« PreviousContinue »
Hindu who can afford it can accomplish the great desire of his life with comparative ease.
To bathe in the Ganges at any place is to the Hindu a choice blessing, but the water near Benares is supposed to possess special virtue. There are vast numbers of pilgrims even now who drag their weary limbs hundreds of miles to gain the blessings of their sacred river. Should the pilgrims be so worn and sick that, as often happens, they die in sight of the river, they are thought to be most fortunate, since this will gain for them immediate entrance into the regions of the blessed.
Benares is one of the oldest cities of India. It has been destroyed many times, but its temples and palaces have always been rebuilt. It is a city of temples. They are built for several miles along the Ganges, crowding close to the river's edge. Great flights of stone steps, called ghats, lead down to the water, and are covered at all times by devout pilgrims anxious to bathe in the sacred river. Besides the bathing ghats, there are the burning ghats, where the Hindus burn the bodies of their dead.
Bishop Phillips Brooks, in one of his letters from India, gives a vivid description of these scenes.
“... This is the sacredest place in India. There are five thousand Hindu temples in Benares. You stumble at every step on a temple with its hideous idol. If hear a gentleman or lady muttering behind you in the street, they are not abusing you, but only saying prayers to Vishnu or Siva, who has a little shrine somewhere in the back yard of the next house. There is one sweet temple to their monkey god, where they keep five hun
If you dred monkeys. I went to this temple yesterday morning, and the little wretches were running over everything, and would hardly let you go, wanting you to feed them. They are so sacred that if you hurt one of them you would have an awful time.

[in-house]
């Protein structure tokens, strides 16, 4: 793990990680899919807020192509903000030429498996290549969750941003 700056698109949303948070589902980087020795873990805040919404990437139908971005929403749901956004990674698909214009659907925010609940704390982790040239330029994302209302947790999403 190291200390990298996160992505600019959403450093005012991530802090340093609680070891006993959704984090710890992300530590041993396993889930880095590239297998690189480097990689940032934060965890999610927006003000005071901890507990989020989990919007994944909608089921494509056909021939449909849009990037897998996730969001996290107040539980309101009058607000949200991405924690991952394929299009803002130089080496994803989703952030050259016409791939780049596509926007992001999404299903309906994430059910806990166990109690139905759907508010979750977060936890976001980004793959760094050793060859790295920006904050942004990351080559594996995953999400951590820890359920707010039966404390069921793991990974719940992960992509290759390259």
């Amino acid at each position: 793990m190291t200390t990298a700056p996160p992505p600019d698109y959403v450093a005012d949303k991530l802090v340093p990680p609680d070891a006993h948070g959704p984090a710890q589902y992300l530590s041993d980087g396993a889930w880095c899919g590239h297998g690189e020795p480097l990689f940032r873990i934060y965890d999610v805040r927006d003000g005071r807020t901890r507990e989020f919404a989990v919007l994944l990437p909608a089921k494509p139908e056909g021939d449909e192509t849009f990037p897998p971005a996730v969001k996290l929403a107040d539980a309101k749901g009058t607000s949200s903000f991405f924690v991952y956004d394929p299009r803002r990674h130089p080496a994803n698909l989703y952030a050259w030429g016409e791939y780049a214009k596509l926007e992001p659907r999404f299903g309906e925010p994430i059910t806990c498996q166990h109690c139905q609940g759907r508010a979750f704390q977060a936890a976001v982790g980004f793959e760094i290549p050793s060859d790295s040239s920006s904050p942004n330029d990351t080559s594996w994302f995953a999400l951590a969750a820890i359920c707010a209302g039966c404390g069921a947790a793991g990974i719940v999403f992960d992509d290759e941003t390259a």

Then I went down to the Ganges, where hun
dreds and hundreds of people were bathing in the sacred river. Pilgrims from all over India had come to wash their sins away, and were scrubbing themselves, as thick as they could stand, for two miles along the bank of the stream.
“By and by we came to a place where in a little hollow
by the river's side a pile of wood was burning; two men were waving a big piece of cloth to fan the flame, and gradually as it burned you caught sight through the flame of a strange bundle lying in the midst of the wood and slowly catching fire. Then you knew that it was the funeral pile of some dead Hindu who had died happy in knowing that he would be burned beside the sacred river, and that his ashes would be mingled with its waters.
While this was going on they had brought down the body of a child perhaps seven or eight years old, and for it they built another pile of wood close to the water. Then they took the body into the stream and bathed it for a moment, then brought it out and laid it on the wood. The father of the child went into the water and washed himself all over. After he came out, the priest at the altar chanted a prayer for him.
. . They had covered the little body with a bright red cloth, and it was the prettiest funeral pile of all, By this time another body, a wasted and worn old man, had come, and they were already bathing him in the Ganges, while some men were gathering up the ashes (of somebody who was burned earlier in the day) and throwing them into the river, where they float to certain bliss. So it goes on all the time, while a great crowd is gathered around, some laughing, some praying, some trafficking, some begging.
It is for people believing in such heathen rites that earnest missionaries have labored for many years to make known to them the Christian faith. To aid in this good work, elementary schools have been estab
lished in which more than two millions of the Hindu children are receiving an education.
Although the Hindu temples, the throngs of worshipers, and the strange scenes along the Ganges attract our first attention, they are not the only points of interest in Benares. In our walks about the crowded streets we see the fakirs, or religious devotees, the
snake charmers, the dancing girls, and beggars of every description.
The Far East is the home of conjurers and jugglers.
In all parts of India, in cities and by the village roadsides, these wandering magicians are to be met.
For a little money they will perform for us many astonishing tricks of magic. Things as marvelous as